Catching Fireflies

finding magic along the way

The Importance of Fairy Tales

fairy tales

My first memory of really connecting to fairy tales was on a camping trip with my family. I was lucky enough to grow up in a day when families would drive to their destination on vacations and stay at campgrounds instead of hotels. I have covered many miles crammed in a back seat with my sister, playing the alphabet game and singing along to my parents’ 8-tracks! Our nights were spent at either barren KOAs or lushly wooded campgrounds, huddled around a campfire, toasting marshmallows and listening to someone read from a worn library copy of Grimm’s Fairy Tales.

I have believed in their magic ever since. ūüôā

Many¬†adults don’t read fairy tales, saying they are too old for them. This is sad. Even more sad is that many parents are not reading them to their kids because they think they are too scary.

I found this article by Melissa Taylor and completely agree with her reasons why fairy tales are important for kids and adults alike. They create a common culture and teach story. They show kids how to handle problems and teach critical thinking. Other articles, like this one in the Scottish Book Trust, agree. They teach kids right from wrong. Even scarier tales teach kids morality and consequences.

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In most fairy tales, good wins over evil. This is especially true in the Disney and Pixar versions. In Grimm, that is not always the case. Kids get eaten! The witch¬†wins. And that is just the way of the world. Maybe that is not a bad lesson to learn. While I love Disney and Pixar, I don’t think that fairy tales should be sugar-coated. Let’s not paint over the original version to make it more palatable for those who would protect kids from the world.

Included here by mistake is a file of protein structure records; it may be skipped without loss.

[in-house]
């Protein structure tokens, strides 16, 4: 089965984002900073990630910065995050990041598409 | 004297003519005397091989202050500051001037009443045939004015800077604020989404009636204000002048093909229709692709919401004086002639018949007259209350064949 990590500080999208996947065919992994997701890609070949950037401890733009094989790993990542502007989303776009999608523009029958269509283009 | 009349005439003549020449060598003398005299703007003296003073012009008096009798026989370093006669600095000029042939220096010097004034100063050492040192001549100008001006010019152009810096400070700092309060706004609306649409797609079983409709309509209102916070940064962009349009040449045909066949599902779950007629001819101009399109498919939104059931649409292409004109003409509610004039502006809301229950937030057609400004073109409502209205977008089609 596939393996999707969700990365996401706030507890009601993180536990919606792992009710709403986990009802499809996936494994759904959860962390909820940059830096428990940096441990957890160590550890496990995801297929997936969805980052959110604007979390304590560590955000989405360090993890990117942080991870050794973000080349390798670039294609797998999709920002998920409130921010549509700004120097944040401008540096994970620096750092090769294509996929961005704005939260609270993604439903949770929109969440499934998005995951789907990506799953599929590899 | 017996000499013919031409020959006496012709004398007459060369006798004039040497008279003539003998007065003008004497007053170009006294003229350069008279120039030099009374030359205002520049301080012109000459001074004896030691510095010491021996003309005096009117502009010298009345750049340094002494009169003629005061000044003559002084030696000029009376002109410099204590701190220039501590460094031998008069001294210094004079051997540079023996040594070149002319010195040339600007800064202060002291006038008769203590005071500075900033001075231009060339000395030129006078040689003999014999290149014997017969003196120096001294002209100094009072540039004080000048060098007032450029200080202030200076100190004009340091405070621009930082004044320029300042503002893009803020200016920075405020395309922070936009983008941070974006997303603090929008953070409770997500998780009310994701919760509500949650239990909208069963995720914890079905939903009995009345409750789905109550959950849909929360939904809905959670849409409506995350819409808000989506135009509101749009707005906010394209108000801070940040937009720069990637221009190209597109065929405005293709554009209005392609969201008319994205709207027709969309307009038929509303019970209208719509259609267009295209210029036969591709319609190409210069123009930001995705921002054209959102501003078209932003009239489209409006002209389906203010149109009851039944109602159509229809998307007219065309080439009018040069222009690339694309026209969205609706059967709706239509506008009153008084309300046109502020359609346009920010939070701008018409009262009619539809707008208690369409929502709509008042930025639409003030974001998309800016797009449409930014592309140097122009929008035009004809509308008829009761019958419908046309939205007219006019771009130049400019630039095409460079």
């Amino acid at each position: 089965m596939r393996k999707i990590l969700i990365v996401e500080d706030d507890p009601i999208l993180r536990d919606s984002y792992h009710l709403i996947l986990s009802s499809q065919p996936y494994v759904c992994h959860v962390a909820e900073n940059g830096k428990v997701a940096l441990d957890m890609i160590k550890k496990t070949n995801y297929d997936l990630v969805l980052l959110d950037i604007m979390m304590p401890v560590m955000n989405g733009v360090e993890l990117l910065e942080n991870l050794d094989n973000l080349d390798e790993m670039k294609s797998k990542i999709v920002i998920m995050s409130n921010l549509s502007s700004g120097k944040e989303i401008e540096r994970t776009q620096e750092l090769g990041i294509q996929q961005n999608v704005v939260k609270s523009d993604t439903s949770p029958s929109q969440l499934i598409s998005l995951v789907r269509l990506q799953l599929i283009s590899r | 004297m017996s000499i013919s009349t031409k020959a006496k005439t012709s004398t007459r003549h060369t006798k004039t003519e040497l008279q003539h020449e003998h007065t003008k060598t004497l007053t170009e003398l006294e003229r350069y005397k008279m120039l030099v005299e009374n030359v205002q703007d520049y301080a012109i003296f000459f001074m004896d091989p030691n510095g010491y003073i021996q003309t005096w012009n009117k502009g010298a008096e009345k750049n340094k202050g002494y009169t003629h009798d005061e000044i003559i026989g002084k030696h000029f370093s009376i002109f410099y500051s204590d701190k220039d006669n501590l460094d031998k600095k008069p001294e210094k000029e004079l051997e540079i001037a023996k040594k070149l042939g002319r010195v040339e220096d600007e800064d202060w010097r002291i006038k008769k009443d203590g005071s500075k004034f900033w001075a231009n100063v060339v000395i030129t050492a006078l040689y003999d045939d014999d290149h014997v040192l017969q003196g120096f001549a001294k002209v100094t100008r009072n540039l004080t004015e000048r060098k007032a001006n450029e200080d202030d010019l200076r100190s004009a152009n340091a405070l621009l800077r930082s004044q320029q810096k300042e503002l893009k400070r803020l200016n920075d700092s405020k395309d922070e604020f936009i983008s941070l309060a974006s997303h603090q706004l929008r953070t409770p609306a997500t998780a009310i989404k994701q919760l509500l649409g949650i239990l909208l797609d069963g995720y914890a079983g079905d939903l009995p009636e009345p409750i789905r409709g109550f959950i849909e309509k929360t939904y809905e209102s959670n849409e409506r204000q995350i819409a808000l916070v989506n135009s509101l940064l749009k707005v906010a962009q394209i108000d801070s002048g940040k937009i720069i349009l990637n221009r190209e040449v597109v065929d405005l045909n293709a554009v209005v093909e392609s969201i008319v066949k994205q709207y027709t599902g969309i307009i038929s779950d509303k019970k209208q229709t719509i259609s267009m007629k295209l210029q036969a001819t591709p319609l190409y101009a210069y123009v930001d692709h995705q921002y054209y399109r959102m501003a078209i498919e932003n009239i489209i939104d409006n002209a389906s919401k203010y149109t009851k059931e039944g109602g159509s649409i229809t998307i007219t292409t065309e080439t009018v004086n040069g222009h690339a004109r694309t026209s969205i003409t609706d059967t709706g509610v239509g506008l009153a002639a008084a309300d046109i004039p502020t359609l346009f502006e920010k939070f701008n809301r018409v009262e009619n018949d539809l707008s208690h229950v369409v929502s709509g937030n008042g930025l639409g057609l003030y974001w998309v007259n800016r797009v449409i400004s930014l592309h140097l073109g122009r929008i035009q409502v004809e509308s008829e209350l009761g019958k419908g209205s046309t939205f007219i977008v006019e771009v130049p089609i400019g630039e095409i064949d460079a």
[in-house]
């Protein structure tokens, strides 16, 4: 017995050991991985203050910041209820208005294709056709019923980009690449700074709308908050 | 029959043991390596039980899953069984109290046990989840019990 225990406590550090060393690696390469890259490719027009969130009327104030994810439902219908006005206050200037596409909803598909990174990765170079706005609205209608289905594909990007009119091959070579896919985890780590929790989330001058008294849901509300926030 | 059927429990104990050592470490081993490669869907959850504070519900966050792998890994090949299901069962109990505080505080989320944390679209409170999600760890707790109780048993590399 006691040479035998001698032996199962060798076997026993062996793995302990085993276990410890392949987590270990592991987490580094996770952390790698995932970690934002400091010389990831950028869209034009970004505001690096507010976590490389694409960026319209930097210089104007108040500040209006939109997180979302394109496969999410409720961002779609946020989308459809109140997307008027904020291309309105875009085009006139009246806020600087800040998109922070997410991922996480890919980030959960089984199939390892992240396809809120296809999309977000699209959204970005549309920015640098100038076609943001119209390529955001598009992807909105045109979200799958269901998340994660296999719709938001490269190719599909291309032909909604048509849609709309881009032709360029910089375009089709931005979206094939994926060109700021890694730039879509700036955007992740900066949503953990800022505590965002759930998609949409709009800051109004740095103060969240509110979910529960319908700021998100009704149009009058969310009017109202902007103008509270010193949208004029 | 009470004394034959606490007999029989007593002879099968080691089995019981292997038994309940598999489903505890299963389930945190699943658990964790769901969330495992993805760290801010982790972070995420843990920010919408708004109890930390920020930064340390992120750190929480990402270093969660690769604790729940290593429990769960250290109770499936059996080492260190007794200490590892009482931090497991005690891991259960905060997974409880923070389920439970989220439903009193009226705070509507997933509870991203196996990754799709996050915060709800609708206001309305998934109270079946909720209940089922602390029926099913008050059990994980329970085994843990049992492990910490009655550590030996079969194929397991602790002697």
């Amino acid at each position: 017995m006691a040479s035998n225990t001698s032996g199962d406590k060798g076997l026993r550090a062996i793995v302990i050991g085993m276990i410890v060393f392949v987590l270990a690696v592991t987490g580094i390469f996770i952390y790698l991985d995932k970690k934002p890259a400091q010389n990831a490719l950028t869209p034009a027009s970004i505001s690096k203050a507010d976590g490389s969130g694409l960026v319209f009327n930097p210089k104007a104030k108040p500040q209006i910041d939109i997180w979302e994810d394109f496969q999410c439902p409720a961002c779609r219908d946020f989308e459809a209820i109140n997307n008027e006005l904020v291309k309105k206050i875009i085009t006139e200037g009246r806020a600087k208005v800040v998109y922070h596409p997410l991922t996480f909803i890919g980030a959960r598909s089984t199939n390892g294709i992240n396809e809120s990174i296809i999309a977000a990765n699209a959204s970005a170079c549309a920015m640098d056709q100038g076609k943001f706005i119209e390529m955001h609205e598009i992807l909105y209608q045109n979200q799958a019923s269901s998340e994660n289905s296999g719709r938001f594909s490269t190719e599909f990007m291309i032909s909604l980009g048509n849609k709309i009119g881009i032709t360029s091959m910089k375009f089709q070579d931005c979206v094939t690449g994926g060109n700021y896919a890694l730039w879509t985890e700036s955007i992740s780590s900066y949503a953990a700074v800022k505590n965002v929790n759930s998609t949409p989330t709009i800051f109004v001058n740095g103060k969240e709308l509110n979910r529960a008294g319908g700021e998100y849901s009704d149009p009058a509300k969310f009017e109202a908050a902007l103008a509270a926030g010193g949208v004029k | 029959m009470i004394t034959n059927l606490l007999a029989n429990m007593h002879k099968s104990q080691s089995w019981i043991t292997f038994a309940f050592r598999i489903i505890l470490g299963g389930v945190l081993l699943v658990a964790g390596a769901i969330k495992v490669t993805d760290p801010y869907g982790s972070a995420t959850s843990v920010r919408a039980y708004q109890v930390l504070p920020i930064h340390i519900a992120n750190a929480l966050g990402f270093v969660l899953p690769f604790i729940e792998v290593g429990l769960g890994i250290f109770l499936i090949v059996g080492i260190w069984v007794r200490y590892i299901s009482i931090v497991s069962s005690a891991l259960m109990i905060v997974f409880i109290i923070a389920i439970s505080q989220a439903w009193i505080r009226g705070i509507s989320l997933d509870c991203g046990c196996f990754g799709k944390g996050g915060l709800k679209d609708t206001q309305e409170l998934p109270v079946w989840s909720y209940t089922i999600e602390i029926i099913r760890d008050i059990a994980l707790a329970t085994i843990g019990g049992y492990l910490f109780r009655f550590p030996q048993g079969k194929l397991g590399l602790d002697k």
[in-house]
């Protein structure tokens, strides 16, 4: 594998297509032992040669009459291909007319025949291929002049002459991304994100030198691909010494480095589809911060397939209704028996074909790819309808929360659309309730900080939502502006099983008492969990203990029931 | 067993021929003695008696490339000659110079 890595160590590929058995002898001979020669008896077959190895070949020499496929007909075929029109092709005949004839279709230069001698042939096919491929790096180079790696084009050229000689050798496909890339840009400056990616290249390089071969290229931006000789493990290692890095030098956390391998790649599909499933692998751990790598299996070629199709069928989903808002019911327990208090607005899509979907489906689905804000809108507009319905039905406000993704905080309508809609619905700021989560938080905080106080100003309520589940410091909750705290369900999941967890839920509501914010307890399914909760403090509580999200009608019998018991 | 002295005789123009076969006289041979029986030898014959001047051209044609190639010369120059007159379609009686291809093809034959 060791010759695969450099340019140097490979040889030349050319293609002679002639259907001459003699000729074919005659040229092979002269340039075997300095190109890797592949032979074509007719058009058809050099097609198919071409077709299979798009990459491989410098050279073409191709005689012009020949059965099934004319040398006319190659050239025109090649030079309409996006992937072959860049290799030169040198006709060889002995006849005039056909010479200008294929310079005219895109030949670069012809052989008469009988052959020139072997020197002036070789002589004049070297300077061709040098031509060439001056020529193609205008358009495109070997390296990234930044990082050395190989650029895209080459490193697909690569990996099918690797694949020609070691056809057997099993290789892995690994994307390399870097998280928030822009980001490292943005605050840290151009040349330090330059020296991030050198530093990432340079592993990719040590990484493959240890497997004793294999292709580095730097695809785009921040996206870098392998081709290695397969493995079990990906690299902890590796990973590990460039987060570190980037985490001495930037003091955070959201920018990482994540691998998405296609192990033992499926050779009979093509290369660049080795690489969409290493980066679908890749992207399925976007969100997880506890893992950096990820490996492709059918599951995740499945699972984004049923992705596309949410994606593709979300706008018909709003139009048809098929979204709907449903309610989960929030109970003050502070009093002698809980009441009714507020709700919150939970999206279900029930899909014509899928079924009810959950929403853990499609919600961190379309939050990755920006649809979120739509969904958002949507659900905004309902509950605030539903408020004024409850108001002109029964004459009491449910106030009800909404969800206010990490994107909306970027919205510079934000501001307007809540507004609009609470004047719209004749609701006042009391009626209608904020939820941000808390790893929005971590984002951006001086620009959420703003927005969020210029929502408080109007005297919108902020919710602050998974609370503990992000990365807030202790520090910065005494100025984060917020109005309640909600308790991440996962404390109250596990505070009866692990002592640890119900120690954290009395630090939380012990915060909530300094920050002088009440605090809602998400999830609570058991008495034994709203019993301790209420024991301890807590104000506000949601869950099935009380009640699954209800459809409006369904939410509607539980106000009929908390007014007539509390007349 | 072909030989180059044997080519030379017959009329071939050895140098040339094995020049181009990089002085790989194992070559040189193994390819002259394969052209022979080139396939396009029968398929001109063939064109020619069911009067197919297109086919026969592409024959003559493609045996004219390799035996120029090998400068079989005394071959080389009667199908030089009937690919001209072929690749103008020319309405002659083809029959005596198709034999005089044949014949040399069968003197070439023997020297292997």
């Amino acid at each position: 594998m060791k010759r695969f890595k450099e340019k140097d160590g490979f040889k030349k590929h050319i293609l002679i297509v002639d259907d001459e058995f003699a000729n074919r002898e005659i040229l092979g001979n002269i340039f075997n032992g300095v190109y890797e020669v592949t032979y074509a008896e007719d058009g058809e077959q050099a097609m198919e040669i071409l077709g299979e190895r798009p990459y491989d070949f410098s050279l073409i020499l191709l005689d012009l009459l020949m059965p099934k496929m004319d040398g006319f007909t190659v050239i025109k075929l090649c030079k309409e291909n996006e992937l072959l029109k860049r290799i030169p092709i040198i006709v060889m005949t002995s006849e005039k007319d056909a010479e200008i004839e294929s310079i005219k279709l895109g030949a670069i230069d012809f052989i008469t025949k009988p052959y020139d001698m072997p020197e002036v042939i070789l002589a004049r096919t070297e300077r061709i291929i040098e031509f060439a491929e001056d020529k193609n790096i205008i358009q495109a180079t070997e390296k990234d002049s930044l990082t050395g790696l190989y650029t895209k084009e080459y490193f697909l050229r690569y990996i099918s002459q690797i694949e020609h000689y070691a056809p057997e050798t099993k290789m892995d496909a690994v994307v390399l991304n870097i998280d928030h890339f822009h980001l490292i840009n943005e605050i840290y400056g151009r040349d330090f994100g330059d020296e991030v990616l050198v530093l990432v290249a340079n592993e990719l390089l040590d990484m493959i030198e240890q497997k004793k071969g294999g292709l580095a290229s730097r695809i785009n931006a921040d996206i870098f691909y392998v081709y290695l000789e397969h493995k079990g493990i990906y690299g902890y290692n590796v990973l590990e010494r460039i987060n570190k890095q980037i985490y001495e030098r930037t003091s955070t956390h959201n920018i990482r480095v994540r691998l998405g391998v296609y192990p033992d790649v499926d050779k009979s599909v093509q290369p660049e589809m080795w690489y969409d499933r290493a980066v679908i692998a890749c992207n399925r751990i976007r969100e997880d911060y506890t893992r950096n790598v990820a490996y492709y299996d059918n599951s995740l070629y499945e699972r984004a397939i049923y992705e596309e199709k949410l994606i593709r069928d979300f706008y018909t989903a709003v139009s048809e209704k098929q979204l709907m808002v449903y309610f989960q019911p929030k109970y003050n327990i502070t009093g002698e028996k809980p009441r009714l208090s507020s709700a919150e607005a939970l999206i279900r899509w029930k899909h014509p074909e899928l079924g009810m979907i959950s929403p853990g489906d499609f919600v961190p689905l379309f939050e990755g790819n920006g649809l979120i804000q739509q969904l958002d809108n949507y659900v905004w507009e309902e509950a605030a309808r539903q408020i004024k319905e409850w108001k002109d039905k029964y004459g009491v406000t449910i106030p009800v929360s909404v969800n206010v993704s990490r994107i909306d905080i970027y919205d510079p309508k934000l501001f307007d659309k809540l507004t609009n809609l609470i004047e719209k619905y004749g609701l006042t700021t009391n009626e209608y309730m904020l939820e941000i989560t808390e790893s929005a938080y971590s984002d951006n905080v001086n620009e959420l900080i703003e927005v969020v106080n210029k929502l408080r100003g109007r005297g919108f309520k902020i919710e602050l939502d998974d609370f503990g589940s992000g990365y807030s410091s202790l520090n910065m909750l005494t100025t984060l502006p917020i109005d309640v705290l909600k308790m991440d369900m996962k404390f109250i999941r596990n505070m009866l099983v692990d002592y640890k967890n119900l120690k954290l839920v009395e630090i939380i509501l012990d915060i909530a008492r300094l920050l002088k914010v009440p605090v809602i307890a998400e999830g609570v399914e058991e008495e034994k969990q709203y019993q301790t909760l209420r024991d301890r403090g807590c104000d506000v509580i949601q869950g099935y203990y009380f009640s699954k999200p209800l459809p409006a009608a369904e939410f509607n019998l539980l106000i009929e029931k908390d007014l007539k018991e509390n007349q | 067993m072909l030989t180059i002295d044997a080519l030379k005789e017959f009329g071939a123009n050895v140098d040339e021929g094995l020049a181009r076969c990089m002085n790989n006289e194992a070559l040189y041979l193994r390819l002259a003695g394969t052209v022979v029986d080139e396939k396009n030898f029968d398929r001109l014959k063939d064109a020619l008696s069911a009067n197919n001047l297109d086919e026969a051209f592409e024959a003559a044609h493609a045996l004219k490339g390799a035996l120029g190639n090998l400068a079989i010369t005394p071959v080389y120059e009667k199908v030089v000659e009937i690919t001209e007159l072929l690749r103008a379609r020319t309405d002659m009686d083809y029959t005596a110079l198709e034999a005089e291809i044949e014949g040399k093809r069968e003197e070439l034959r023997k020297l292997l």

And ultimately that is what these tales represent – the world. If you need a house, you better build one with good materials or it won’t protect you. If you make a deal with a sorcerer, you have to be willing to pay the price. Nothing is free. Nothing is without consequence. Every path you choose comes with a price.

One of my favorite types of stories to read are fairy tales remixed. I love when characters from one tale meet and interact with those in another. Maybe this is why I immediately fell in love with the ABC series, Once Upon a Time. Maybe this is why I love Harry Potter and other fantasies that weave pieces of other stories into a richer tapestry.

On my journey as a reader and book collector, I have acquired many volumes of fairy tales. Some I have read cover to cover repeatedly; others I have opened up at random and picked up words like jewels. For anyone wishing to delve into fairy tales further, you can’t go wrong with Grimm, Charles Perrault, George MacDonald, Oscar Wilde, Hans Christian Anderson, Jack Zipes, and Andrew Lang. These are¬†some of the authors and collectors of these fascinating tales that I will be sharing with you over the next few months.

As much as I love fairy tales and see them as the basis of so many other books, I am amazed I haven’t talked about them more. Read this to see what I have said before. ūüôā

I hope that you will enjoy the journey with me. If you are one of those people who think they are just for kids, this one is for you… ūüôā Maybe I can change your mind.

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1 Comment


    1. The Grimmest Tales Are Best Read Aloud | Catching Fireflies

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